Belly Button Biodiversity

Belly Button Biodiversity

Citizen scientists navigate ‘the intimate forests of the umbilicus.’


4 - 10



NGS Resource Carousel Loading Logo
Loading ...

Look at your navel. Do you know what it is? It is a scar, or mark, that remains where your umbilical cord attached you to your mother before you were born. Your navel is technically named the umbilicus and is commonly called the “belly button.” All humans have them. Other mammals have them as well, although theirs are usually smooth or flat—often just a thin line hidden by fur.

Look at your belly button again. Are you an “innie” or an “outie”? If you have an indentation or depression—if you can put the tip of your finger in—then you are an innie. Most people are innies. If you have a bump or protrusion, then you are an outie.

What do you think is in your belly button? In 2011, a team of scientists launched the Belly Button Biodiversity Project to find out. These scientists were from the biology department of North Carolina State University (NC State) and the Nature Research Center (NRC) at the North Carolina Museum of Natural Sciences. “We're interested in helping people understand and appreciate the microscopic species with which we share our daily lives,” says team member Dr. Holly Menninger, an entomologist and NC State’s director of public science. Usually when we think of body bacteria, she says, we think of the bad microbes that cause illness. But in reality, most of the organisms on our skin are our first line of protection from pathogens—organisms that can cause disease.

It’s a Jungle in There!

For this project, people wiped cotton swabs in or on their belly buttons. The first group of 66 samples was collected from visitors to the museum and other participants. Dr. Meg Lowman, a team member and director of the NRC, says, “This project was not only inclusive of all visitors, but also helped teach them about the challenges and techniques behind the collection of scientific data.”

The research team discovered that belly buttons are very diverse habitats! In total, they discovered 2,368 different species. More than half of those may be new to science. “The belly buttons reminded me of rain forests,” wrote Dr. Rob Dunn, a biologist at NC State and the project’s leader, in a blog post. “They differed more than we expected.”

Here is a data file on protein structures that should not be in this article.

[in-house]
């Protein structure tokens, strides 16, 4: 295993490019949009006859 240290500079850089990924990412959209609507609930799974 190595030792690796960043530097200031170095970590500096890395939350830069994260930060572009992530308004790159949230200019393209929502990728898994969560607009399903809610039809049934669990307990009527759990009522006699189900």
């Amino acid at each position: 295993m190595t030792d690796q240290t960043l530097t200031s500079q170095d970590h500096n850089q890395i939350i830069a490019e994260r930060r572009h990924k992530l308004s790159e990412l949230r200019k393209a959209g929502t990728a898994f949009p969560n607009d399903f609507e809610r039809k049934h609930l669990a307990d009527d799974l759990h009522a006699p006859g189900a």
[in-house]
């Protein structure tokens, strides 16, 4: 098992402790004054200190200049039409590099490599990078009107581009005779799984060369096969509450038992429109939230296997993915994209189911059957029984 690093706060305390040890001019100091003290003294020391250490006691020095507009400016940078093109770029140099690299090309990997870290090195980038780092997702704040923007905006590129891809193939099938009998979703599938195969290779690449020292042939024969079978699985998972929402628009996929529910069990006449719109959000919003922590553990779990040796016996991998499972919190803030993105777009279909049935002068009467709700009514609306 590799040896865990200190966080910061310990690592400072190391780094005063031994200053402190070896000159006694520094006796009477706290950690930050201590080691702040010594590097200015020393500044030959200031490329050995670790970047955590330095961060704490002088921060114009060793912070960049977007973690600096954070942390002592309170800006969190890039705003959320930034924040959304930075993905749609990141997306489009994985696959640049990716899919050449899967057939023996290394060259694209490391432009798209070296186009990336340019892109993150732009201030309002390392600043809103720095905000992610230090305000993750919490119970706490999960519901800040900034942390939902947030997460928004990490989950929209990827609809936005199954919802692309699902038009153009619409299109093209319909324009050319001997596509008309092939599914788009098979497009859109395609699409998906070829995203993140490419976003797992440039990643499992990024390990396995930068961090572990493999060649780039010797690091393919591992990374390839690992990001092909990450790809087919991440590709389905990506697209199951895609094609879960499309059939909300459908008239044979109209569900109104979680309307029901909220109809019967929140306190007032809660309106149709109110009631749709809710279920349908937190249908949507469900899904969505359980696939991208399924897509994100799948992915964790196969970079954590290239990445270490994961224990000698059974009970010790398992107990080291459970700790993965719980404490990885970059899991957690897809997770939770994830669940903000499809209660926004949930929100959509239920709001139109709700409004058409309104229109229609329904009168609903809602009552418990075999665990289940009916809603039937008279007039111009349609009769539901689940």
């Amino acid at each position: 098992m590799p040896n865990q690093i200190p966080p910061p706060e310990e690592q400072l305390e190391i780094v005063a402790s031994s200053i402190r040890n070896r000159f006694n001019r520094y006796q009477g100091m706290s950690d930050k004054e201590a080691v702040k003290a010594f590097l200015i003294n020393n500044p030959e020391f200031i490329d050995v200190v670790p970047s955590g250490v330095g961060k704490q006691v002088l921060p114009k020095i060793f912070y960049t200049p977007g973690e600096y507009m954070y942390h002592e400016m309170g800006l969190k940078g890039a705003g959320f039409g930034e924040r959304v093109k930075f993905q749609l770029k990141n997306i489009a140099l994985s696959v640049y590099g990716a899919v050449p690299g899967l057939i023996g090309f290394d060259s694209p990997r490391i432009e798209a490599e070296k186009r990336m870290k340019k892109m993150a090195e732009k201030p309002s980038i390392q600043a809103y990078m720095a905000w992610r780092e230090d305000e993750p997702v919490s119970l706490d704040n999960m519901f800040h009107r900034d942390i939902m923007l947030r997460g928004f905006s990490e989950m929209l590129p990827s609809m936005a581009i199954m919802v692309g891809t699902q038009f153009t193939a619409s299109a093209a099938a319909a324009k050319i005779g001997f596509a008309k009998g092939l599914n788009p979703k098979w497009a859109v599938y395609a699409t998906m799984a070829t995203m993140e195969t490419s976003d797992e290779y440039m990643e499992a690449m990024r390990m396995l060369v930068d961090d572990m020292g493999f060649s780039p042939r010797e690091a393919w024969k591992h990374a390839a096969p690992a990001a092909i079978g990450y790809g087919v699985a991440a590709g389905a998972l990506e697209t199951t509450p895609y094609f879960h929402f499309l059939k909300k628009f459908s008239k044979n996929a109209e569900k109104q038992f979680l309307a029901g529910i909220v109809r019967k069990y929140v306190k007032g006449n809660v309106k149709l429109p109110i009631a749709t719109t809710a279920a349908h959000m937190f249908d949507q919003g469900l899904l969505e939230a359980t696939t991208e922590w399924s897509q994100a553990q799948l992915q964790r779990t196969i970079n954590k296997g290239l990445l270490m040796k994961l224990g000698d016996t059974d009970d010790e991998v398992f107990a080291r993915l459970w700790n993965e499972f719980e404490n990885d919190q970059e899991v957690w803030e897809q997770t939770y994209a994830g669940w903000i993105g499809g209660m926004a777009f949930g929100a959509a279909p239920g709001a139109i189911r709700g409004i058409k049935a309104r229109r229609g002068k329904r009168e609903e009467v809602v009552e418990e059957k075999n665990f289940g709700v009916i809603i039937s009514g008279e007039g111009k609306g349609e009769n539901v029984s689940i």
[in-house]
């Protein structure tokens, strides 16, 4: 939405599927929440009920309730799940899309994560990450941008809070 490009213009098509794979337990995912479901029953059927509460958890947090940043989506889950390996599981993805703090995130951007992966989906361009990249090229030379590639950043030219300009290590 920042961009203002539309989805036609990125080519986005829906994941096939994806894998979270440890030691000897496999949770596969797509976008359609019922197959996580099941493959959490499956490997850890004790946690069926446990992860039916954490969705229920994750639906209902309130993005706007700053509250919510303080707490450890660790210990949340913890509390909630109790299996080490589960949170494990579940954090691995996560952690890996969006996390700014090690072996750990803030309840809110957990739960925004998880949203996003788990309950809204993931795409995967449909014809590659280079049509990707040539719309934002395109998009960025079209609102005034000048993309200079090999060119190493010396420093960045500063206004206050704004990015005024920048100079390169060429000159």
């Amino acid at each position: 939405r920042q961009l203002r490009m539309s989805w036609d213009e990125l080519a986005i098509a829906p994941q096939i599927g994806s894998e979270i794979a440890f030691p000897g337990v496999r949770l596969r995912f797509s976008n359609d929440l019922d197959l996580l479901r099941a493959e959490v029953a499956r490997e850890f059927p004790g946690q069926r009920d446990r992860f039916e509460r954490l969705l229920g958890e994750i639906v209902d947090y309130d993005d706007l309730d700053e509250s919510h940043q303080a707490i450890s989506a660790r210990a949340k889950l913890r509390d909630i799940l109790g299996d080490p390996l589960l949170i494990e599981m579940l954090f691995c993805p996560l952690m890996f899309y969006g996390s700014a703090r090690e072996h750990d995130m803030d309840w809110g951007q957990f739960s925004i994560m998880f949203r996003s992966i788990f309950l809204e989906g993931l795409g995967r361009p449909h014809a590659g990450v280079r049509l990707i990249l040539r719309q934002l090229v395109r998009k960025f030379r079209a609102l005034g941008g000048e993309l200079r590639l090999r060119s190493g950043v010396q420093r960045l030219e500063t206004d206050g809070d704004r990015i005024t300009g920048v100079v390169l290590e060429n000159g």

Each participant’s belly button hosted about 67 different species. Yet not one was common to every person, and only eight were found on at least 70 percent of participants. The team considered factors including age, sex, and whether the person had an innie or an outie. Despite this research, the scientists can’t quite explain why some belly buttons had a particular species, while others did not. The researchers did learn, however, that the eight most common species were among the most abundant. This means that if a species was found in a belly button, that belly button usually had a lot of that species!

In November 2012, the team published their first findings in a paper called “A Jungle in There: Bacteria in Belly Buttons are Highly Diverse, But Predictable.” They will soon have 600 samples from people all over North America. “With this variety, we may well begin to explain the differences among people in terms of the intimate forests of their umbilicus,” Dunn wrote.

Citizen Science

Menninger’s team is passionate about engaging people of all ages in the whole process of science, from collecting and analyzing data, to making observations, producing new hypotheses, and determining what to study next. Both NC State’s biology department and NRC have multiple citizen science initiatives to get the public involved. These include Armpit-pa-looza, a study of armpits; a census of camel crickets (also known as “sprickets”); and School of Ants, which is identifying ants and mapping their biodiversity across the United States.

“One doesn't have to go off to the Amazon rain forest to experience biodiversity. It exists in your backyard, your basement and even your belly button!” says Menninger. “This biodiversity is critical to the functioning and health of our ecosystems—be that on our skin, or our forests and streams.”

So, will you be a citizen scientist? Join up here! Armpit Microbes! Camel Cricket Census! School of Ants!

Media Credits

The audio, illustrations, photos, and videos are credited beneath the media asset, except for promotional images, which generally link to another page that contains the media credit. The Rights Holder for media is the person or group credited.

Kimberly Dumke
Jeannie Evers, Emdash Editing, Emdash Editing
Kara West
National Geographic Society
Last Updated

April 9, 2024

For information on user permissions, please read our Terms of Service. If you have questions about how to cite anything on our website in your project or classroom presentation, please contact your teacher. They will best know the preferred format. When you reach out to them, you will need the page title, URL, and the date you accessed the resource.


If a media asset is downloadable, a download button appears in the corner of the media viewer. If no button appears, you cannot download or save the media.


Text on this page is printable and can be used according to our Terms of Service.


Any interactives on this page can only be played while you are visiting our website. You cannot download interactives.

Related Resources